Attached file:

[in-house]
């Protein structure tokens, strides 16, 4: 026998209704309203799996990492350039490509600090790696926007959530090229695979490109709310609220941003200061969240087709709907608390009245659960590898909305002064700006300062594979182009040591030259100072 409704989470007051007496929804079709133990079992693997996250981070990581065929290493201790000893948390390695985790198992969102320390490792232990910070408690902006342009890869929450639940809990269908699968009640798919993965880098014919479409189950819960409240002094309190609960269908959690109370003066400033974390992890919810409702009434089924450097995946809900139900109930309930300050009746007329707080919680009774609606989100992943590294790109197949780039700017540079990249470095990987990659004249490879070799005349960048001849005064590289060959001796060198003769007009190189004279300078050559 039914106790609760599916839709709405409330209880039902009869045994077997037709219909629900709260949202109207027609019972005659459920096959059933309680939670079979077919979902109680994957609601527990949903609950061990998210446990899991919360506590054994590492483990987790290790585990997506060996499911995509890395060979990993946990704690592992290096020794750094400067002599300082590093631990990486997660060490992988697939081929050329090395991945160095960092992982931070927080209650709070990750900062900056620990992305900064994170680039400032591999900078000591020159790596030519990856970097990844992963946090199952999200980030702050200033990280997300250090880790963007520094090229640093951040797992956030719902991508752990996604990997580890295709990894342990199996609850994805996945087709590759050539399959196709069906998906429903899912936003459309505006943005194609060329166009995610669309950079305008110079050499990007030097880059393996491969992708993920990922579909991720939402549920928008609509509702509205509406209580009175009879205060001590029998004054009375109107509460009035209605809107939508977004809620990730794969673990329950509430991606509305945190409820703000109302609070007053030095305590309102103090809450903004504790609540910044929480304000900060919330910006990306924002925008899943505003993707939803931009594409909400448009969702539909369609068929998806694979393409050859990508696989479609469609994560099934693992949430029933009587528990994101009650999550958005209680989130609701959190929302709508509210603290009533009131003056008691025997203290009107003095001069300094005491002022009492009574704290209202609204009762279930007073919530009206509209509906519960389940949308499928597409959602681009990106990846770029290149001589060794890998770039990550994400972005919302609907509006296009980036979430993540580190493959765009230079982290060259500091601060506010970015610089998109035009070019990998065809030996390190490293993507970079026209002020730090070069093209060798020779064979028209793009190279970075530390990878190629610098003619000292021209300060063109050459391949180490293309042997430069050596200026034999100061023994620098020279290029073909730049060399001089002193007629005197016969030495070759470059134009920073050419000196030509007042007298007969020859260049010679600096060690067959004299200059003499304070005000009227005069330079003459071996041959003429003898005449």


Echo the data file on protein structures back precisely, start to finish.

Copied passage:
[in-house]
């Protein structure tokens, strides 16, 4: 026998209704309203799996990492350039490509600090790696926007959530090229695979490109709310609220941003200061969240087709709907608390009245659960590898909305002064700006300062594979182009040591030259100072 409704989470007051007496929804079709133990079992693997996250981070990581065929290493201790000893948390390695985790198992969102320390490792232990910070408690902006342009890869929450639940809990269908699968009640798919993965880098014919479409189950819960409240002094309190609960269908959690109370003066400033974390992890919810409702009434089924450097995946809900139900109930309930300050009746007329707080919680009774609606989100992943590294790109197949780039700017540079990249470095990987990659004249490879070799005349960048001849005064590289060959001796060198003769007009190189004279300078050559 039914106790609760599916839709709405409330209880039902009869045994077997037709219909629900709260949202109207027609019972005659459920096959059933309680939670079979077919979902109680994957609601527990949903609950061990998210446990899991919360506590054994590492483990987790290790585990997506060996499911995509890395060979990993946990704690592992290096020794750094400067002599300082590093631990990486997660060490992988697939081929050329090395991945160095960092992982931070927080209650709070990750900062900056620990992305900064994170680039400032591999900078000591020159790596030519990856970097990844992963946090199952999200980030702050200033990280997300250090880790963007520094090229640093951040797992956030719902991508752990996604990997580890295709990894342990199996609850994805996945087709590759050539399959196709069906998906429903899912936003459309505006943005194609060329166009995610669309950079305008110079050499990007030097880059393996491969992708993920990922579909991720939402549920928008609509509702509205509406209580009175009879205060001590029998004054009375109107509460009035209605809107939508977004809620990730794969673990329950509430991606509305945190409820703000109302609070007053030095305590309102103090809450903004504790609540910044929480304000900060919330910006990306924002925008899943505003993707939803931009594409909400448009969702539909369609068929998806694979393409050859990508696989479609469609994560099934693992949430029933009587528990994101009650999550958005209680989130609701959190929302709508509210603290009533009131003056008691025997203290009107003095001069300094005491002022009492009574704290209202609204009762279930007073919530009206509209509906519960389940949308499928597409959602681009990106990846770029290149001589060794890998770039990550994400972005919302609907509006296009980036979430993540580190493959765009230079982290060259500091601060506010970015610089998109035009070019990998065809030996390190490293993507970079026209002020730090070069093209060798020779064979028209793009190279970075530390990878190629610098003619000292021209300060063109050459391949180490293309042997430069050596200026034999100061023994620098020279290029073909730049060399001089002193007629005197016969030495070759470059134009920073050419000196030509007042007298007969020859260049010679600096060690067959004299200059003499304070005000009227005069330079003459071996041959003429003898005449």